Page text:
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An example of extreme efflorescence. The concrete was placed, colored, and stamped shortly before winter. The extended period of water movement through the concrete to the surface brought chemicals to the surface where they combined with carbon dioxide from the air to produce calcium carbonate, the white chemical you see in this photo.

Credit: Joe Nasvik

Efflorescence occurs with all concrete and is the most frequent problem that concrete contractors face with colored concrete. Owners don't care about “plain” concrete, but colored concrete is another matter. They complain that their contractor didn't give them the color they ordered, and sometimes they withhold payment.

Efflorescence is caused when soluble salts and other water dispersible materials come to the surface of concrete and mortars. It's induced by low temperatures, moist conditions, condensation, rain, dew, and water added to the surface of fresh concrete to assist troweling. It can occur very soon after exposure to moist or cool conditions or gradually, especially when it comes from within the concrete or from the subgrade.

Any material containing portland cement results in efflorescence. The most usual reaction occurs when calcium hydroxide (lime) formed in the hydration reaction of portland cement (approximately 140 pounds per cubic yard of concrete) is transported by water to the surface through capillaries in the concrete. There it combines with carbon dioxide from the air to produce calcium carbonate (an insoluble material) and water. But efflorescence can also be caused by hydroxides and sulfates of either sodium or potassium, which are much more soluble in water than calcium. And they form efflorescence more rapidly than calcium hydroxide. These salts can come from cement, aggregates, water, or admixtures.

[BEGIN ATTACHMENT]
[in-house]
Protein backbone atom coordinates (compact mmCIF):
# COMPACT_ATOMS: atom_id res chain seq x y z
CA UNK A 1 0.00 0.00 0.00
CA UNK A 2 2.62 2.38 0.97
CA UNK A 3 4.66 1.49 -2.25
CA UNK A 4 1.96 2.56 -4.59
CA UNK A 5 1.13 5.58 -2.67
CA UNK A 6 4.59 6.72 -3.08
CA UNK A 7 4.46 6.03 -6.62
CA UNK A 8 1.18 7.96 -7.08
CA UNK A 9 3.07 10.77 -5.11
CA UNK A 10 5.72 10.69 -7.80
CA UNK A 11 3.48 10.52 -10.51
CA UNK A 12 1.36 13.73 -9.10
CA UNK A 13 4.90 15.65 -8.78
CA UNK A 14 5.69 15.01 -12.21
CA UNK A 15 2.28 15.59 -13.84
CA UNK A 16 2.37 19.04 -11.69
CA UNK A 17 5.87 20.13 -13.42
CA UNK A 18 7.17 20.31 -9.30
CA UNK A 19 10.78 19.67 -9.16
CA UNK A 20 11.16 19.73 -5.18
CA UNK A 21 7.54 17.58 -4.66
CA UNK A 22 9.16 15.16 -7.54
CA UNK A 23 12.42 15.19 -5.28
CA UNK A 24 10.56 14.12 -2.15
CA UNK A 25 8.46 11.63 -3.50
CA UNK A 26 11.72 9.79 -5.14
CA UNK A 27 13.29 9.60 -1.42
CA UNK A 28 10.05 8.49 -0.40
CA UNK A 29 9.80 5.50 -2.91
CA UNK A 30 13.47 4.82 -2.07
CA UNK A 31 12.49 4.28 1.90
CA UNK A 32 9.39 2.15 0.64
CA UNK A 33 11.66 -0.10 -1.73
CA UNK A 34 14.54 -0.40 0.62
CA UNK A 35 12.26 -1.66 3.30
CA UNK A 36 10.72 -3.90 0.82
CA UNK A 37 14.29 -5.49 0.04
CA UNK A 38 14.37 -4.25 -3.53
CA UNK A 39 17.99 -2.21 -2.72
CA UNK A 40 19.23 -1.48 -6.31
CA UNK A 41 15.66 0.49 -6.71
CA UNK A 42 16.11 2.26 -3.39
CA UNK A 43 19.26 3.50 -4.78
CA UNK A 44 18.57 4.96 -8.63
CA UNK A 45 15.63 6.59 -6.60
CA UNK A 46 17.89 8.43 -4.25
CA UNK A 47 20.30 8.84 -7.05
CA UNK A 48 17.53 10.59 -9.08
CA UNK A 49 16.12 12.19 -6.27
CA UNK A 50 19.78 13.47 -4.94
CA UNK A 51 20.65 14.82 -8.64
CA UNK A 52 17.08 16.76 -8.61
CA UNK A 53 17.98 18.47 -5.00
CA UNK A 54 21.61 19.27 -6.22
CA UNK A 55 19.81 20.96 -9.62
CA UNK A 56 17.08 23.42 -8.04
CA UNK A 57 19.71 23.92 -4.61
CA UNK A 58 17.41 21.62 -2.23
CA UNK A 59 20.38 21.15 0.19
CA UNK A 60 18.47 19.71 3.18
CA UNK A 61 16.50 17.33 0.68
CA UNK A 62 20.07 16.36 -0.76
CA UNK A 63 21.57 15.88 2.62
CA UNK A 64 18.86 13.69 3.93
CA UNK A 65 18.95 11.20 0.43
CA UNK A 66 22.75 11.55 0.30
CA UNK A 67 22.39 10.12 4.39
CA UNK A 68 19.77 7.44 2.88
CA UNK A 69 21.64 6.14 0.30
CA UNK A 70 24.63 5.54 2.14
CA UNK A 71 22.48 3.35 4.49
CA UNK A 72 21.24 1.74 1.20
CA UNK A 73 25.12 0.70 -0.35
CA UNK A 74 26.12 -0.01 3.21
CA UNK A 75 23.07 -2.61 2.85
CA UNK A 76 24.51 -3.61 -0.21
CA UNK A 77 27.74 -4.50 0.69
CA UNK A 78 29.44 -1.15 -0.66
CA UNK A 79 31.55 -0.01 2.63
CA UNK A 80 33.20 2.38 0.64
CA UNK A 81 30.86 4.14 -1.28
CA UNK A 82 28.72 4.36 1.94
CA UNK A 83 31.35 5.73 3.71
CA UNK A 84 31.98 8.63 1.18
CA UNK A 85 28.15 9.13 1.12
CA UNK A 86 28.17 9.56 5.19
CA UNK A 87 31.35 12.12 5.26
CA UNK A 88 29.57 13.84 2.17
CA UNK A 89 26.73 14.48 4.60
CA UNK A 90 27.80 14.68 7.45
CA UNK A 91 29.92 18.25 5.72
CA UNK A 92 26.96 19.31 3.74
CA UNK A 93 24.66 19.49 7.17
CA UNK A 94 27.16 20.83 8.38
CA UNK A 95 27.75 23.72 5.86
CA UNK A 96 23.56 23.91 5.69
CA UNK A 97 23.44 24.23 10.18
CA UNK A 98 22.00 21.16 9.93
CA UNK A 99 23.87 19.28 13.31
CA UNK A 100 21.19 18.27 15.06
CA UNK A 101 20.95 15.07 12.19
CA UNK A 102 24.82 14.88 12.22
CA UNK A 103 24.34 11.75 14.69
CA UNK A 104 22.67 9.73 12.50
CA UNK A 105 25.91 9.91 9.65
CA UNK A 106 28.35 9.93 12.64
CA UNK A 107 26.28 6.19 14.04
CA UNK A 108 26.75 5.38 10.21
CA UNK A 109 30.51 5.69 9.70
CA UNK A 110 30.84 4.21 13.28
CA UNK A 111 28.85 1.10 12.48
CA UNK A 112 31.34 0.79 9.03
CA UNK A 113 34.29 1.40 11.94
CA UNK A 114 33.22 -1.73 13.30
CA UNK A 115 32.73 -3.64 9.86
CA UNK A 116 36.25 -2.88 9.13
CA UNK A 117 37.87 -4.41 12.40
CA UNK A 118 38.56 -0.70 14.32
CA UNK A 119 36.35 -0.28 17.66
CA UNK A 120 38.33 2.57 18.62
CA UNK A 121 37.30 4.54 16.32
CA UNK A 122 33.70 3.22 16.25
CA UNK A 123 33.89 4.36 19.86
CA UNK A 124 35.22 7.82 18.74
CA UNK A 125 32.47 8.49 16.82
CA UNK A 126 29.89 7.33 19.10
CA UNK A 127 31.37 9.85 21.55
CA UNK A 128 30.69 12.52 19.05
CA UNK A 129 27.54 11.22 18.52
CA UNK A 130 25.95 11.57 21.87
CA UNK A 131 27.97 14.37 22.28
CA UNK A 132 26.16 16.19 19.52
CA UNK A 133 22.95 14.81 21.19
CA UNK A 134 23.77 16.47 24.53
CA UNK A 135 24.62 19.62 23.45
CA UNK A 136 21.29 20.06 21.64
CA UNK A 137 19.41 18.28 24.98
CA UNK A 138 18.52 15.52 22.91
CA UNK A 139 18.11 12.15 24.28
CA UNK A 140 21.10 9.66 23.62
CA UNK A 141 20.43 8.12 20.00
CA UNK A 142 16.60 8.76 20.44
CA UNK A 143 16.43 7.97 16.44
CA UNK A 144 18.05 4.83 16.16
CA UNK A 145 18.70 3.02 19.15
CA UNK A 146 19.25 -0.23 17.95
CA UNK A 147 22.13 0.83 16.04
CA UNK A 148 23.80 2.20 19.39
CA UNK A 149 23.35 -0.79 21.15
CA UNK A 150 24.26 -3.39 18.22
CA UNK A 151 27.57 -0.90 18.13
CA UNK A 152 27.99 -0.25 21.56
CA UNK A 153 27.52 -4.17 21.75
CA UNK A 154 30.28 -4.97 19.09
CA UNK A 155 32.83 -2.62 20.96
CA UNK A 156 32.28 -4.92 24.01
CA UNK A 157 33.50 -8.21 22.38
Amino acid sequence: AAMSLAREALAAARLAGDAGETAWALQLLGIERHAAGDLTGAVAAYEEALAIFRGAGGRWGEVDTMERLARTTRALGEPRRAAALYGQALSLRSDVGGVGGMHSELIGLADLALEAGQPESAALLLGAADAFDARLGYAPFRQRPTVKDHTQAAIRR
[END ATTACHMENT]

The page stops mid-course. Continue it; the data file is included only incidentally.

Efflorescence is normally white and shows up more on darker colors than white or light gray because of the contrast. Only 0.2 ounce of calcium carbonate per square yard of surface is needed to cause a significant shift in color. Some forms are very difficult (if not impossible) to remove, while others are easy—especially if they are removed right after they form.